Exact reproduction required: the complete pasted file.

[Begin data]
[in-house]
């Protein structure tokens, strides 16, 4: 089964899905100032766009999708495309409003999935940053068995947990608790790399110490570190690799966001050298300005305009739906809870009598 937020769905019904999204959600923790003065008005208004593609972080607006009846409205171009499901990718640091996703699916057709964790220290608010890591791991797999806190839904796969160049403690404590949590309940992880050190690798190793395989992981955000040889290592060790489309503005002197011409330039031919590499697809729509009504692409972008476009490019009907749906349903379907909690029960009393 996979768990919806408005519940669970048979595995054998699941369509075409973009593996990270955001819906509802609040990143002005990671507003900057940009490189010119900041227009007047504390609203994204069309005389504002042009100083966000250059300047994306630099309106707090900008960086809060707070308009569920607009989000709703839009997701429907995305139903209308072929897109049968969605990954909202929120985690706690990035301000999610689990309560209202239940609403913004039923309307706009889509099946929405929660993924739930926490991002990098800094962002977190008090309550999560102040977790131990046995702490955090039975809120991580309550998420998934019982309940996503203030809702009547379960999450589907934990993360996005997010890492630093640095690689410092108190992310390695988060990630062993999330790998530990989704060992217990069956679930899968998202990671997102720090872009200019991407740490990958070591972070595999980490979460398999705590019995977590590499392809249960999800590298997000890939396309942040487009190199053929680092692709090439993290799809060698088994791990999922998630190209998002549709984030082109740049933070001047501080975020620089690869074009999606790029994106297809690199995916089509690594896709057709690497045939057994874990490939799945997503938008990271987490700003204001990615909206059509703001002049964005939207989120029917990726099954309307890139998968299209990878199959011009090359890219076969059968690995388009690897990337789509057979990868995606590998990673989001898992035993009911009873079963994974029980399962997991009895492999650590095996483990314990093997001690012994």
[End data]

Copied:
[in-house]
């Protein structure tokens, strides 16, 4: 089964899905100032766009999708495309409003999935940053068995947990608790790399110490570190690799966001050298300005305009739906809870009598 937020769905019904999204959600923790003065008005208004593609972080607006009846409205171009499901990718640091996703699916057709964790220290608010890591791991797999806190839904796969160049403690404590949590309940992880050190690798190793395989992981955000040889290592060790489309503005002197011409330039031919590499697809729509009504692409972008476009490019009907749906349903379907909690029960009393 996979768990919806408005519940669970048979595995054998699941369509075409973009593996990270955001819906509802609040990143002005990671507003900057940009490189010119900041227009007047504390609203994204069309005389504002042009100083966000250059300047994306630099309106707090900008960086809060707070308009569920607009989000709703839009997701429907995305139903209308072929897109049968969605990954909202929120985690706690990035301000999610689990309560209202239940609403913004039923309307706009889509099946929405929660993924739930926490991002990098800094962002977190008090309550999560102040977790131990046995702490955090039975809120991580309550998420998934019982309940996503203030809702009547379960999450589907934990993360996005997010890492630093640095690689410092108190992310390695988060990630062993999330790998530990989704060992217990069956679930899968998202990671997102720090872009200019991407740490990958070591972070595999980490979460398999705590019995977590590499392809249960999800590298997000890939396309942040487009190199053929680092692709090439993290799809060698088994791990999922998630190209998002549709984030082109740049933070001047501080975020620089690869074009999606790029994106297809690199995916089509690594896709057709690497045939057994874990490939799945997503938008990271987490700003204001990615909206059509703001002049964005939207989120029917990726099954309307890139998968299209990878199959011009090359890219076969059968690995388009690897990337789509057979990868995606590998990673989001898992035993009911009873079963994974029980399962997991009895492999650590095996483990314990093997001690012994």